Connecting Occupy to union struggles

December 1, 2011

Brian Tierney reports on the ties between the Occupy movement and labor.

ON NOVEMBER 19, the Maryland and D.C. AFL-CIO Biennial Convention voted on a resolution in support of Occupy encampments in Washington, D.C. and Baltimore, pledging to donate $3,000 to each occupation and declaring that the local labor movement considers Occupy Wall Street a picket line not to be crossed by affiliate unions.

Two days later, Fredric Rolando, president of the National Association of Letter Carriers (NALC), did just that. Walking past a noisy picket formed by dozens of Occupy D.C. protesters and postal workers, Rolando entered the National Press Club building, where Postmaster General Patrick Donahoe delivered an austerity rationalization speech on cuts to the U.S. Postal Service.

Donahoe is committed to "restructuring" the U.S. Postal Service--that is, he is leading the way in privatization efforts using the pretext of a manufactured budget crisis that has left the Postal Service on the verge of bankruptcy.

A 2006 congressional mandate requires the Postal Service to pre-fund its retiree health benefits 75 year in advance over the next decade. As postal unions point out, no other business or public agency shoulders such an onerous burden. The Postal Service dishes out $5.5 billion a year to meet this requirement, essentially paying into retiree benefits of people who haven't even been born yet.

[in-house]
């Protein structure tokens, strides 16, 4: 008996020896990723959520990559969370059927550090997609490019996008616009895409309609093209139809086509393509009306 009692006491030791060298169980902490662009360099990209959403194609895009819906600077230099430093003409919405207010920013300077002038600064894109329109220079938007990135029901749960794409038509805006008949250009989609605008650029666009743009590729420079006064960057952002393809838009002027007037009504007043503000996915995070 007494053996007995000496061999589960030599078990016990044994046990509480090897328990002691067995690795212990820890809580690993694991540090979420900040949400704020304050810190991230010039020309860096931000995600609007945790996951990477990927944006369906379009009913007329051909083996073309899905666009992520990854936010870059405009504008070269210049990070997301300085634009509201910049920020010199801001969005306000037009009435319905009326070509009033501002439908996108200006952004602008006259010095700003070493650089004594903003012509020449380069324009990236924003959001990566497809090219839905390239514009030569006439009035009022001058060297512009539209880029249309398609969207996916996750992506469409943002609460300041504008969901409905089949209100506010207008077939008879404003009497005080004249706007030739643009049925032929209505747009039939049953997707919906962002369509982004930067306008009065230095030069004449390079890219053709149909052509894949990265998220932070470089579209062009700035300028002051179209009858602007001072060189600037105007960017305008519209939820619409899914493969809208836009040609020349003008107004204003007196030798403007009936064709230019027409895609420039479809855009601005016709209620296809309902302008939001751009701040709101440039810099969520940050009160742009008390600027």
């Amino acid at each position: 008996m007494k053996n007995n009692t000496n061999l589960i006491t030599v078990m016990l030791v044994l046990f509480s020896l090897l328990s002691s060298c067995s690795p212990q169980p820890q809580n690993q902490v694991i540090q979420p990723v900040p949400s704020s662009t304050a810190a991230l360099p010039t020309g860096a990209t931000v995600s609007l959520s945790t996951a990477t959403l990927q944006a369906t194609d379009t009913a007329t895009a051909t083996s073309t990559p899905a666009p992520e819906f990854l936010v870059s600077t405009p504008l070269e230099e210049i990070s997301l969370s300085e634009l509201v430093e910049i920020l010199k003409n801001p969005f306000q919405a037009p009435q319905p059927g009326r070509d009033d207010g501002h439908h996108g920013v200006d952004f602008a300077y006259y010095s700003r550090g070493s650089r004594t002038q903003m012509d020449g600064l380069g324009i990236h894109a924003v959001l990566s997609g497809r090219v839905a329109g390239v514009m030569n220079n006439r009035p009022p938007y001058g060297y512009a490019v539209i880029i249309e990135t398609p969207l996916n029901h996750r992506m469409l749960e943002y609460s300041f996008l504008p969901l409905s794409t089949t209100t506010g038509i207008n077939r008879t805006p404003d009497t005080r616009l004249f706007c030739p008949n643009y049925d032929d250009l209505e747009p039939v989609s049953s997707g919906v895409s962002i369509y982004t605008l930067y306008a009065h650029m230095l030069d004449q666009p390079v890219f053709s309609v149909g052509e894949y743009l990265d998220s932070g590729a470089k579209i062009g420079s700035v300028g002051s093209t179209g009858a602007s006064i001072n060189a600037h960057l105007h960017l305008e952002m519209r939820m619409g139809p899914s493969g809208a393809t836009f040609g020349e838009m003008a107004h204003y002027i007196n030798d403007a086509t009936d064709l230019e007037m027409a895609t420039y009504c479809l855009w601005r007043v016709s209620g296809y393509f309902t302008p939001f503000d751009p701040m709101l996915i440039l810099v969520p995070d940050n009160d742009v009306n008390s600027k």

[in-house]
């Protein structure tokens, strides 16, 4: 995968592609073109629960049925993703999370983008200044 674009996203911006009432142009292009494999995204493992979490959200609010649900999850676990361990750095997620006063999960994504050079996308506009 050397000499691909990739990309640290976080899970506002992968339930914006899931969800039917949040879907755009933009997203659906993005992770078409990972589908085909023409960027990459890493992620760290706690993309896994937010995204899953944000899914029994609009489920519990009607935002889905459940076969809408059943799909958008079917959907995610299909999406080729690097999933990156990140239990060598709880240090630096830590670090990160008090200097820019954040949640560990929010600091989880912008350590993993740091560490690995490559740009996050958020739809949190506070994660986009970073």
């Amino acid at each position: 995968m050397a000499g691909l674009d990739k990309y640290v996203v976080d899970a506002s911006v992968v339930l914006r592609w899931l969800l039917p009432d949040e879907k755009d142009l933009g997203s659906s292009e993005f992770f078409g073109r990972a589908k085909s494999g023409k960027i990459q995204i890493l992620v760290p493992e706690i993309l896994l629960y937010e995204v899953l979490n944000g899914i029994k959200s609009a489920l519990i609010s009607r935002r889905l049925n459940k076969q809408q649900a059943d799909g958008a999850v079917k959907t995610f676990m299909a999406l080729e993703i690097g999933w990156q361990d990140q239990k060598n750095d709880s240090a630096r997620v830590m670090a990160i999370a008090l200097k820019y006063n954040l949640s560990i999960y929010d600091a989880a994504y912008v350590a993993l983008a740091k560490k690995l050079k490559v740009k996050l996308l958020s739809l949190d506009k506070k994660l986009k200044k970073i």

The financial problems precipitated by the Bush-era mandate point to a closely followed "shock doctrine" script for austerity and privatization of the 236-year-old public mail service. As such, disaster capitalists like Donahoe are pushing to lay off more than 120,000 workers, shut down up to 4,000 post offices and cut Saturday delivery.